In July, Google let everyone know that you’ll have to plug a USB-C cable into the wireless controller in order to connect it with PCs and smartphones. I did so, and it worked OK on the phone. But I could barely read the tiny text for games on the phone screen. That’s kind of a bad experience. And if you’ve got an older laptop, it probably doesn’t have a USB-C plug. Google also announced that Stadia won’t stream 4K or HDR to Google PCs.
Play Stadia on other smartphones
Right now, I’m playing Stadia on a Google Pixel smartphone. I can’t play it on an iPhone, which is my smartphone of choice. I don’t know what’s holding up the ability to play on a wider range of devices, but it’s kind of annoying that this limitation is in place.
Get some real hits
Umm. Where’s Fortnite? Where’s Apex Legends? Where’s …you see what I mean? This is not a service that will entertain you while you are bored and need to play games on the bus. Apple Arcade is a perfectly viable product for that. This was supposed to have a rich set of games that you are dying to play, in any location where you can find a screen.
Bungie also said that Destiny 2 on Stadia would be a closed ecosystem. That means it won’t have cross-platform multiplayer. It’s not a great achievement to stream a single-player game to a solo player. It’s another thing altogether to guarantee great gameplay for players in a multiplayer game.
Get the fastest games
Doom Eternal was shown off at the Stadia press conference as a key title with extreme speeds that could play Stadia well. During E3, I played Doom Eternal for a half hour and noticed lag only a few times. But then id Software announced that Doom Eternal would be delayed until 2020. Poof. There goes one of the fastest games on Stadia.
I would also like to play Call of Duty: Modern Warfare and enjoy crossplay with that title. It’s one of the biggest multiplayer games of the year, with a graphically intense single-player campaign. With Call of Duty, I’ve seen a full-fledged gamer PC choke on the graphics. It’s a fast-paced game, and the last thing you want is lag when you’re about to fire at someone. If Google can show this game off, then it will truly convince the faithless hardcore gamers that cloud gaming has truly arrived and has reached parity with many other ways of playing games.
Add the YouTube features
Google announced that it would have cool YouTube features such as Stream Connect, State Share, and Crowd Play. But none of this stuff is ready yet. These social sharing features distinguished Google Stadia from other cloud gaming services. But not at the moment.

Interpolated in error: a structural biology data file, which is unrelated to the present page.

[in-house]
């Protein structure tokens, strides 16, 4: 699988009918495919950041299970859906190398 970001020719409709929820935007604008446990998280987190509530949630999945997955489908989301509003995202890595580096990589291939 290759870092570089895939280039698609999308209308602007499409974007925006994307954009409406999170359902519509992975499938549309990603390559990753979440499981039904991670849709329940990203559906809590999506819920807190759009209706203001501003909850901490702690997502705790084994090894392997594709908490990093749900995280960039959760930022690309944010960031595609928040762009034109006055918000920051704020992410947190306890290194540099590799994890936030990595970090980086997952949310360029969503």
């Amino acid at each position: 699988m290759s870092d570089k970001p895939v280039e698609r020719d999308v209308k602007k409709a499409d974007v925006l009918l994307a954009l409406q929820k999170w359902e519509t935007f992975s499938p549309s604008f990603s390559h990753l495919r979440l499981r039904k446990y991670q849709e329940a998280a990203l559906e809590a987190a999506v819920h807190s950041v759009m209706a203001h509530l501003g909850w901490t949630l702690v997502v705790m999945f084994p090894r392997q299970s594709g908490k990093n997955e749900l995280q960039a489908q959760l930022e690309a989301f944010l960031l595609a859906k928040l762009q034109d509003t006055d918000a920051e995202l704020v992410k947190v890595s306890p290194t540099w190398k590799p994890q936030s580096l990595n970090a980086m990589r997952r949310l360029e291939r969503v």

Get the user interface on the TV
It’s a bit annoying that when I start the Google Stadia service on my iPhone, the user interface does not appear on my Chromecast-connected TV screen. Rather, I have to look down at the phone to tap “play” on a game in order to get it started. Why isn’t Google taking advantage of the big screen? Sure, it saves on bandwidth. But is bandwidth that scarce on Stadia?
Launch in Asia
Yes, Google backed off on a global launch. But it really needs to go global to be viable in the long run. Some of the best bandwidth in the world is in Asia. What’s the hold up?
Google’s biggest mistake was to call this a launch. Founders are going to get to play. But it should have called this early access or a beta test. Perhaps I should be happy that it launched at all, with a little bit of service that shows it works. But again, this is Google. I expect more. I expect to see it bring more resources to the table faster, particularly if it wants to shake off the console makers who are coming out with new consoles in the in next year. Google has a limited window of time to impress gamers. And it hasn’t done so yet.
Peter Moore, former head of Sega of America, once said that they “kept moving the goalposts” back on the Dreamcast launch. When his team nailed one goal, people immediately set up a more difficult goal to reach. That’s the nature of the competitive console business. Google has proven the basics of cloud gaming, but so have a lot of startups like Blade (Shadow), Hatch, xCloud, and others around the globe. I expected so much more from one of the most powerful companies on Earth.
For now, Google doesn’t want Stadia to be enormously successful. If it were so, then it would have too many gamers, and they would all bring the latency up and cause lag across the whole system.
Disclosure: Google provided me with a Pixel smartphone and a Stadia controller for the purpose of this story. Our coverage remains objective.